The American public's widespread support of the death penalty is a badge of shame for multiple reasons. One of the most poignant is the irrefutable fact that innocent people are all too often imprisoned—and in some cases even murdered—by the state.
A few years ago, Jessica Blank and Erik Jensen interviewed dozens of people who were accused of crimes they didn't commit and placed on death row. Luckily, they were exonerated years later after new evidence came to light. Blank and Jensen took several of these interviews, along with court transcripts, and compiled them into their award-winning play, The Exonerated, which is currently running at the Adobe Theater. Directed by Tish Miller, this production is hands-down one of the finest pieces of social theater I've ever seen in Albuquerque.
Blank and Jensen braid these stories together in such a way that the viewer is forced to consider both the connections between each of the exonerated and their vast differences. During the intermission, my wife asked me if I thought anyone who saw this play could possibly still support the death penalty. The answer, of course, is yes. But why? How can we have such a cavalier attitude toward the destruction of innocent life? In other free, developed societies, the public takes it as a given that liberty and the death penalty can't possibly coexist. Why are we different?
This riddle is related, I think, to America's sickening attitude toward collateral damage, that grisly euphemism for all the tens of thousands of innocent people we've murdered in Iraq and our other many wars. Why aren't we more disturbed to discover we're maiming and killing thousands of children who have nothing to do with terrorism or anti-Americanism? Of course, in American wars as in the American justice system, it's almost always the poor and people of color who pay the stiffest price. How is this reality tenable for the United States of America, the self-proclaimed beacon of freedom and decency in the modern world?
In this regard, The Exonerated asks more questions than it answers. This is a good thing. This play isn't overtly political. Blank and Jensen merely place the facts in front of the audience in the interest of spurring much-needed debate.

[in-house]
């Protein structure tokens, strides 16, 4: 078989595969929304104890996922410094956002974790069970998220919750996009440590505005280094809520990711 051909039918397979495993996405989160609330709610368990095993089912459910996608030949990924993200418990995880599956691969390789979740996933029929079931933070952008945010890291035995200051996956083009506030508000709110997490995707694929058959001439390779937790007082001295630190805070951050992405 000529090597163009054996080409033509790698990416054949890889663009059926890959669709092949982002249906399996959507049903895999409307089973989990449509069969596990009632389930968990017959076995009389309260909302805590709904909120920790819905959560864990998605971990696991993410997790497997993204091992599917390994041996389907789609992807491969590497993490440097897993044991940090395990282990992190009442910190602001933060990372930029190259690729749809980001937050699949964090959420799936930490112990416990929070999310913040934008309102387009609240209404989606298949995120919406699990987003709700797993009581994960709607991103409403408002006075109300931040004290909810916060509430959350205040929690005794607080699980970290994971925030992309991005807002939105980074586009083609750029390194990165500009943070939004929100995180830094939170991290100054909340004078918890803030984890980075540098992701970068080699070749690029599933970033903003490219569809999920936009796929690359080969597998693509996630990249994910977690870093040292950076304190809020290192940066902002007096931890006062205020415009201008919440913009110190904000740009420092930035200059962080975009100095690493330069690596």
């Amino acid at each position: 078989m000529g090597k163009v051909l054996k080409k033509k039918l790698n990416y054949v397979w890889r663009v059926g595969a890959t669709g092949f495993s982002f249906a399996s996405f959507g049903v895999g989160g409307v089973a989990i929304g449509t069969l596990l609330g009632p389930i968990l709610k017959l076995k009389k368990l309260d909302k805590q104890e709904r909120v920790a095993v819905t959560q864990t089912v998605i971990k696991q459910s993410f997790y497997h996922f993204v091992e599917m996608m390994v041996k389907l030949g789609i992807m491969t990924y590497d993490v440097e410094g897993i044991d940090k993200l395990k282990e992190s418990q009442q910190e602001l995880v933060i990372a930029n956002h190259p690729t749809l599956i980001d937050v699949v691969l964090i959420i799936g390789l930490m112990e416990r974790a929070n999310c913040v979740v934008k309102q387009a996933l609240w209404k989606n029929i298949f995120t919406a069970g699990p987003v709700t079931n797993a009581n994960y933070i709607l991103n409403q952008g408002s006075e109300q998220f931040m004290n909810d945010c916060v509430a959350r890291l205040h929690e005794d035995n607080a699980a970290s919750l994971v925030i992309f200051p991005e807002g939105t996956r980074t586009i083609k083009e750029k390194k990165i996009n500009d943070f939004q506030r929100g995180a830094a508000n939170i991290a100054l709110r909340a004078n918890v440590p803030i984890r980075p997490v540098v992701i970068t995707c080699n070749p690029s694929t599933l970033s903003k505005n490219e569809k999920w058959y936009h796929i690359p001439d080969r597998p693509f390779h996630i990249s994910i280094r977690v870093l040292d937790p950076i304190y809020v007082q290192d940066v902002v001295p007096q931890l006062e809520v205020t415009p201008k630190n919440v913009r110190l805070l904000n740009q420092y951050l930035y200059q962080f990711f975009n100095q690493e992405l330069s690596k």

Thankfully, Miller's cast is more than up to the task. Tribune columnist Gene Grant's inexperience on stage shows in his portrayal of the thoughtful Delbert Tibbs, but this is actually beneficial. Grant wins us over with his confidence and conviction, and his raw edge works well in a play that avoids stereotypical theatricality, gaining all its true power from its directness. The best rapport in the show comes with the relationship between Robert Earl Hayes and his wife Georgia, played to fine effect by Darryl DeLoach and Gwendolyn B. Sedillo. Their quick wits and playful banter milk several laughs out of this highly serious show.
Honestly, I've got to say that Alibi Circulation Director Thane Kenny, playing Kerry Max Cook, is light years ahead of the bumbling, amateurish performer I saw years ago in Sartre's No Exit at the Vortex Theatre. In the intervening years, he's really come into his own. Here, he concocts a deeply believable and moving portrait of Cook, a man wrongly convicted of rape and murder who spent a soul-crushing 22 years on death row.
To drive the reality of this play home, the real-life Cook will be in town for this weekend's performances. On Sunday evening, he will give a presentation in the Sandia Prep Auditorium at 7 p.m. The show is only running one more weekend, so make reservations to see it now.